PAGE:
Tuesday, April 04, 2006

Baja Shapes

Going out with a flare on this Baja blog series, as I'm throwing out a final thirty-five---yes, that's 35---photos in rough chronological order. You may berate me for this inundation at your leisure.


Entering the coastal range south of Tecate, as we approach Ensenada and the Pacific, Baja California definitely felt tropical with the low clouds and steep green mountainsides.
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At the risk of cliche, I include a cow skull photo; the skull was not randomly placed outside a youth hostile along the coast north of San Quentin.
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Now this is more like it: a small agave hiding beneath a dirt road's shoulder as we headed east from the ocean for Mexico Highway 1.
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Further south along Highway 1 we were delighted to find these nearly luminescent agaves among sharp, rust-colored rocks.
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Ground-dwelling yucca was fairly common both near the coast and inland.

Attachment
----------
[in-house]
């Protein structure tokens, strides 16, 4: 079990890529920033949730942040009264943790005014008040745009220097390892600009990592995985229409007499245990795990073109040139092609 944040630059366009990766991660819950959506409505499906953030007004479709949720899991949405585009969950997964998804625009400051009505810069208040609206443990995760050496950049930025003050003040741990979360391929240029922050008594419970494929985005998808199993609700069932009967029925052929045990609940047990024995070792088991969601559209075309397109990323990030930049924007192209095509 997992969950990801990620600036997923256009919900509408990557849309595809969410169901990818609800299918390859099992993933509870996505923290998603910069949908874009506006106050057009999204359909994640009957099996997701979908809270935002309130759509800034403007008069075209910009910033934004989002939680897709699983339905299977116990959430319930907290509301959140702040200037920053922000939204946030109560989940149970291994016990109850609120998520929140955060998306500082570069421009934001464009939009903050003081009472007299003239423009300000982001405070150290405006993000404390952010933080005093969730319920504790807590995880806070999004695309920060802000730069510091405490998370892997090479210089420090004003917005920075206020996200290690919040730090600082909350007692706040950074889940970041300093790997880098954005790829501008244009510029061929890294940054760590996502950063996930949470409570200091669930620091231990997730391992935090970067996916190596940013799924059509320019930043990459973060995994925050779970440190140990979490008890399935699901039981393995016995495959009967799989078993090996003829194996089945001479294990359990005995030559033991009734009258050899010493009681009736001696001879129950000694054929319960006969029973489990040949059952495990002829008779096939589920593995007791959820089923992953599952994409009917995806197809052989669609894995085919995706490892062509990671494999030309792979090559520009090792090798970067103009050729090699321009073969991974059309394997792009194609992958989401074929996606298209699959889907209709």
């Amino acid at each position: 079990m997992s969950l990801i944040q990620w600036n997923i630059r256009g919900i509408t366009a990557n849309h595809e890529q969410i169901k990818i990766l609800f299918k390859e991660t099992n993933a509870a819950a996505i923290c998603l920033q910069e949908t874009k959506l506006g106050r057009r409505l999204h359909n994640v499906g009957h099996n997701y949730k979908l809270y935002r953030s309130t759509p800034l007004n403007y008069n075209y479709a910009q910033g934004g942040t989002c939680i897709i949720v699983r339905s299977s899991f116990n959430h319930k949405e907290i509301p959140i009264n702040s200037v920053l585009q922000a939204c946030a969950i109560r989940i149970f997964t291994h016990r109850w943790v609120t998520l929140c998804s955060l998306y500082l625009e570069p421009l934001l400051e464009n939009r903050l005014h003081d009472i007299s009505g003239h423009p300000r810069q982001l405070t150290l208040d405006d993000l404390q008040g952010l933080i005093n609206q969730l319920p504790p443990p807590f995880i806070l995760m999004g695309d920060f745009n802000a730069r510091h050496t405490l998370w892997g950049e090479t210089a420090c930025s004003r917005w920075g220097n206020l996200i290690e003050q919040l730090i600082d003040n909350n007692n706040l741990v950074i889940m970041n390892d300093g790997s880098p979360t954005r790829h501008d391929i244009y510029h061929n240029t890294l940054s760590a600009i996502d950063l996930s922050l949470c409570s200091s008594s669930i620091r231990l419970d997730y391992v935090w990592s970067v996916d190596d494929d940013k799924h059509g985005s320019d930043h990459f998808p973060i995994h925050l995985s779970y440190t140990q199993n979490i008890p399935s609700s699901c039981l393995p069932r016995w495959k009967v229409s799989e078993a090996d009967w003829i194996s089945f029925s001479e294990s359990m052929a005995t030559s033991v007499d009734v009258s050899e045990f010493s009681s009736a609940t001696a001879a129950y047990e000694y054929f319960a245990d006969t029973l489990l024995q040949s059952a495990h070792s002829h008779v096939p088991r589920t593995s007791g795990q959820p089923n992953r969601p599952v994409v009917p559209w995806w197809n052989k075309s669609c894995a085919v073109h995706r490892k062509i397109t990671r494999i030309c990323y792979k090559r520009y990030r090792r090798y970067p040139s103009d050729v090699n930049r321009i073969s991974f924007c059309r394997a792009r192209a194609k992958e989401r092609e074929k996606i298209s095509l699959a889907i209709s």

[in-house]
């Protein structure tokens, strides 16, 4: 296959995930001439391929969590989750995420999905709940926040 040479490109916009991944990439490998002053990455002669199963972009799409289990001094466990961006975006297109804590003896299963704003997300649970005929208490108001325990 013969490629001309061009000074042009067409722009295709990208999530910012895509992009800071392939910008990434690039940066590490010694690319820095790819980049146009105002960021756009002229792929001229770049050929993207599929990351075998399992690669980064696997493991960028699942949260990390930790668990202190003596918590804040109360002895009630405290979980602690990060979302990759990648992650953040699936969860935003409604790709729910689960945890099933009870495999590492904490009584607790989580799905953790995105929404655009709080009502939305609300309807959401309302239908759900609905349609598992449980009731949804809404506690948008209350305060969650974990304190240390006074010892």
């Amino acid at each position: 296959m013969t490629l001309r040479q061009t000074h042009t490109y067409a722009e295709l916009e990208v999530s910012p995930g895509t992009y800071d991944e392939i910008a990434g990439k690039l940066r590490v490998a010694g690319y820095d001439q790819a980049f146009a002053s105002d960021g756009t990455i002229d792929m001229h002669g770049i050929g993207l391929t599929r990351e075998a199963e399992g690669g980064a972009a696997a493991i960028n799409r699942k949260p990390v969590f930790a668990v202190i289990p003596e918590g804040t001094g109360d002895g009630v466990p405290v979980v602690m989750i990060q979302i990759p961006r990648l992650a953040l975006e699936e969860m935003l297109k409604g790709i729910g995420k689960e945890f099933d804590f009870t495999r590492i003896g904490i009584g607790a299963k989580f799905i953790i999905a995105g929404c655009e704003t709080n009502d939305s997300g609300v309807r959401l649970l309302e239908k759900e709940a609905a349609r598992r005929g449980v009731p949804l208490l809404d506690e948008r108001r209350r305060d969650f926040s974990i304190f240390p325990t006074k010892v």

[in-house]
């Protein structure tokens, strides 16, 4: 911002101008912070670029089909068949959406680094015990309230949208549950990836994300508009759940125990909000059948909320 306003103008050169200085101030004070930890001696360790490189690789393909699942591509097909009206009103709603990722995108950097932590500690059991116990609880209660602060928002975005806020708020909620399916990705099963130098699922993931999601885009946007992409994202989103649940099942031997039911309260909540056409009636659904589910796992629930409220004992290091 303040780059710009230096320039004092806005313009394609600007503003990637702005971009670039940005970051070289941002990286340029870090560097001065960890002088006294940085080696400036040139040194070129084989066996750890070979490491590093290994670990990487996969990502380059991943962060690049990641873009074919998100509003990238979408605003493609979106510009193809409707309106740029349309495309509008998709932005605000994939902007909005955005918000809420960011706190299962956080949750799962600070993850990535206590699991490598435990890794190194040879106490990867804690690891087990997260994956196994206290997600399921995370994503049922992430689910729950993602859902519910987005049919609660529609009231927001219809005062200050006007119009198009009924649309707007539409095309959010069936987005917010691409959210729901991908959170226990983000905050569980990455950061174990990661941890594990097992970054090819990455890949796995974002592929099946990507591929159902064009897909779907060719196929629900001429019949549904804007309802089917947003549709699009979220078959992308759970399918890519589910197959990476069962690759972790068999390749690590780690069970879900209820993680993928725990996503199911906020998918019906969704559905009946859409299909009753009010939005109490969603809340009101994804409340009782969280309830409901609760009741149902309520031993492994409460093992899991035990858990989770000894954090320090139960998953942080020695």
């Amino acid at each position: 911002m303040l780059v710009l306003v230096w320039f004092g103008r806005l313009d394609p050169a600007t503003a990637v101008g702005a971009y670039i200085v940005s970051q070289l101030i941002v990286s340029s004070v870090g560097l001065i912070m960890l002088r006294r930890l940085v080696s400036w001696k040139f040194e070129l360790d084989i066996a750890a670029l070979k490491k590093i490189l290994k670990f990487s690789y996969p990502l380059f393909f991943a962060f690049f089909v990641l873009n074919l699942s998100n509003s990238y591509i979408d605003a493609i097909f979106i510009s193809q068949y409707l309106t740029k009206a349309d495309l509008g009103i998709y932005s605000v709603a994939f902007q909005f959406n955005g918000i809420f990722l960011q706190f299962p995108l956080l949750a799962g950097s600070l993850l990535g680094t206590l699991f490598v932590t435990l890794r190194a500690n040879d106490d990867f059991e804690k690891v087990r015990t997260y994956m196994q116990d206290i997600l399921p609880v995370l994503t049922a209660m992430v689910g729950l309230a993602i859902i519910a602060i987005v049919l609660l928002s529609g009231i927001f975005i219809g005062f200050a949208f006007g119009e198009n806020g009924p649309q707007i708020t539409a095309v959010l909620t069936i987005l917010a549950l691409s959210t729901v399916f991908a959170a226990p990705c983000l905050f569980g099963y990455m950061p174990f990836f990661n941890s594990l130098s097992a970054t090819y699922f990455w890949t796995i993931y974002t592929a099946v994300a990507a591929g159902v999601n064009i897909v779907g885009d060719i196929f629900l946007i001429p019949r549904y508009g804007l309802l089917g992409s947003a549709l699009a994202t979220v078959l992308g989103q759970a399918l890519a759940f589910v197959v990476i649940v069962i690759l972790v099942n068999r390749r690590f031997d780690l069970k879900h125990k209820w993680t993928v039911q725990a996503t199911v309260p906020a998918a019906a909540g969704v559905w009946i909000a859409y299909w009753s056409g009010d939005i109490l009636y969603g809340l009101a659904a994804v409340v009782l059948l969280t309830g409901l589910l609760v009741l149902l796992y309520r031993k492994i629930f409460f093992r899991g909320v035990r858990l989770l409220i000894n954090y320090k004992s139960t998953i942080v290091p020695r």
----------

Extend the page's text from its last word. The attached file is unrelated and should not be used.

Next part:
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Since reading Dan Brown's fascinating Da Vinci Code, I'm all giddy about pentacles, such as this senita cactus with its damaged top.
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When I describe the boojum, such as this curved one near Catavina, I say it's a Dr. Seuss tree. Oh the places we'll go!
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An elephant tree growing from large boulders stands about twelve feet tall and twenty feet wide.
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One partner in crime: Scott Calhoun, author of Yard Full of Sun: The Story of a Gardener's Obsession That Got a Little Out of Hand, and the impetus behind our Baja excursion.
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Along Highway 1, through the boulder field, we found an area particularly pleasing to vultures. Here, one sits atop a boojum, and another atop a cordon cactus.
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Mexican fire barrel cactus: clearly, I love them, though more in an aesthetic than a touchy-feely kind of way.